New neighbor, new biopharmeceutical technology; Protein Sciences Corp. will manufacture cutting edge Flublok vaccine at former Pfizer Campus
BY CHERYL SLAVIN
This past November marks the year anniversary since Protein Sciences Corp., a Connecticut based biopharmaceutical company, signed its lease with Pfizer for the use of two buildings at the Pfizer complex in Pearl River. Protein Sciences has been hard at work since then to ready the facility for the 2014-2015 manufacture of its cutting edge new influenza vaccine, Flublok.
Founded about 30 years ago, Protein Sciences developed bio-technology that could produce only the active protein necessary for the influenza vaccine without growing the pathogen itself. The resulting Flublok is the only FDA-approved vaccine which currently contains no egg products, no live flu virus, no formaldehyde, no antibiotics, no thimerosal (mercury derivative) and no latex. These ingredients are what many voices from the growing anti-vaccine movement point to as reasons to avoid the flu vaccine. Flublok also contains three times the active ingredient as is found in standard vaccines and it is manufactured each year using current circulating influenza proteins.
“By being so pure Flublok actually addresses the many concerns that have been voiced by anti-vaccine activists,” asserts Rachael Fleberbaum, director of Corporate Communications for Protein Sciences, “It makes the idea of vaccination less threatening to people who might previously have objected to it.”
Protein Sciences will provide Flublok to any physician who requests it for a patient, especially those with egg or other allergies. The company has also just entered into an agreement with Price Choppers to make the vaccine available through its many outlets; customers need only give advance notice to the Price Chopper pharmacist in order to obtain it.
“So far our vaccine has been very well received,” Fleberbaum continues. “Over 10 percent of all hospitals nationally use it to vaccinate their employees. Now, with the increased manufacturing ability our Pearl River facility will bring, we will start to market more to private medical practices.”
Protein Sciences began to seek expansion sites at an opportune time for Rockland County. As a result of its downsizing, Pfizer had space available just as Protein Sciences’ needs began to grow. The result was a leasing opportunity that benefited both parties.
“We were looking for a pharmaceutical facility that was compatible with our need for a larger manufacturing space,” explains Fleberbaum. “The buildings at the Pfizer campus had already been used for vaccine production, so it worked out very well. Currently we have about 30 employees at the Pearl River location who are working at retrofitting the space and preparing it for its FDA process validation.”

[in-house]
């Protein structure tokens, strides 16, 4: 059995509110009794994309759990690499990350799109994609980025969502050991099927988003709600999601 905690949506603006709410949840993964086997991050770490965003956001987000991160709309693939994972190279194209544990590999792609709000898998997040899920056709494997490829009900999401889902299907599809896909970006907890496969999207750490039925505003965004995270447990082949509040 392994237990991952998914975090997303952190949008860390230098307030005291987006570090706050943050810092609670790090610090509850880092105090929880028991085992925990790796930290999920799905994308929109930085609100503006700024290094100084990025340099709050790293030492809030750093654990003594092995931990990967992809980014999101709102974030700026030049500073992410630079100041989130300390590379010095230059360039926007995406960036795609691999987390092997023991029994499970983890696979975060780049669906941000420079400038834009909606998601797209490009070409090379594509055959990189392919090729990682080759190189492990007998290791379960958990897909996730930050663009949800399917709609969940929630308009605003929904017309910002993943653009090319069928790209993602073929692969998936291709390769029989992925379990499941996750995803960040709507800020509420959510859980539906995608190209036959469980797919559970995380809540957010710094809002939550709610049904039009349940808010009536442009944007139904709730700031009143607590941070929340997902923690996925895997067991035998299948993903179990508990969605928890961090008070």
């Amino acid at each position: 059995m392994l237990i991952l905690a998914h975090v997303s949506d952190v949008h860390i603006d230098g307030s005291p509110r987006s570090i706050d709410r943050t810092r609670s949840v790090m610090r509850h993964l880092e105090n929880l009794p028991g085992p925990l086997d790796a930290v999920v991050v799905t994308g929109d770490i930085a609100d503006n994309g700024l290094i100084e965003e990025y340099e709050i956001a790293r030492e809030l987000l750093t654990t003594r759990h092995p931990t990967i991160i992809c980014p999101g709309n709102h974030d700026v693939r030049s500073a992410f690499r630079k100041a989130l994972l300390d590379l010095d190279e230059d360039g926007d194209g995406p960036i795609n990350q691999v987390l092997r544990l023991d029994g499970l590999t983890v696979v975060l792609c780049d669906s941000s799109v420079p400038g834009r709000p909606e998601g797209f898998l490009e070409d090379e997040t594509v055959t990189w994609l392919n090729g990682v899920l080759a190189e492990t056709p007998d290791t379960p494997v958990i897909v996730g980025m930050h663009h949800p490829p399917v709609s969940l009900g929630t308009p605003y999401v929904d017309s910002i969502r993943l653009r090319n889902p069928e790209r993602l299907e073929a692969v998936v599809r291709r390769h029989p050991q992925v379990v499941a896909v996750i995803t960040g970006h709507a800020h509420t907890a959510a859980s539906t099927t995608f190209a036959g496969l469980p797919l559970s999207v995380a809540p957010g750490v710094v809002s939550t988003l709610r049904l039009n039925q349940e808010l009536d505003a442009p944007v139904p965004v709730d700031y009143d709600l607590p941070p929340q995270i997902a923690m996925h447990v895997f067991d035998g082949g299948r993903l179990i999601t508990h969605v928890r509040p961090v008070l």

Protein Sciences expects to have its Pearl River site fully approved and ready to produce Flublok for the 2014-2015 flu season. Currently the company produces about 150,000 doses of Flublok at its Connecticut facility. It expects to increase that amount to 2.5 million doses produced at the Pfizer campus. As its manufacturing needs continue to grow, Protein Sciences will continue to hire new employees. The company projects that it will hire a maximum of about 150 people, a welcome influx of skilled jobs into the Rockland community. Already, many of the 30 employees are former Pfizer staff who had been laid off as a result of the downsizing.
The Pfizer facility is an especially fitting site for the manufacture of a new vaccine developed with cutting edge technology. It was at this same site in 1948, when the plant was known as Lederle Labs, that Dr. Hilary Koprowski developed the first successful oral polio vaccine—and tested it on himself. Though his achievement was later eclipsed by the fame of Jonas Salk and Albert Sabin, his work continued to influence the development of vaccine technology for years. He was a prominent force, for instance, behind the production of a more highly effective vaccine for rabies—a vaccine which Protein Sciences also produces today using its protein-based technology.
Moreover, as Felberbaum pointed out, this week (December 8—14) is the CDC’s National Influenza Vaccination Week, a good time to remember that it’s not too late to get your flu vaccine. In fact, since flu season peaks in January, it is better to vaccinate in November or December since it becomes less effective after about four months. Among other places, the Rockland County Department of Health is offering weekly flu vaccination clinics, and can provide Flublok upon request. Interested parties must call ahead for an appointment.
Flublok has been FDA approved for all adults ages 18 to 49. The company has submitted its documentation for FDA approval for adults over 50, and expects approval prior to the 2014-2015 season. For more information on Flublok, or to inquire about hiring at the Pearl River facility, visit the websites at /www.proteinsciences.com or www.flublok.com.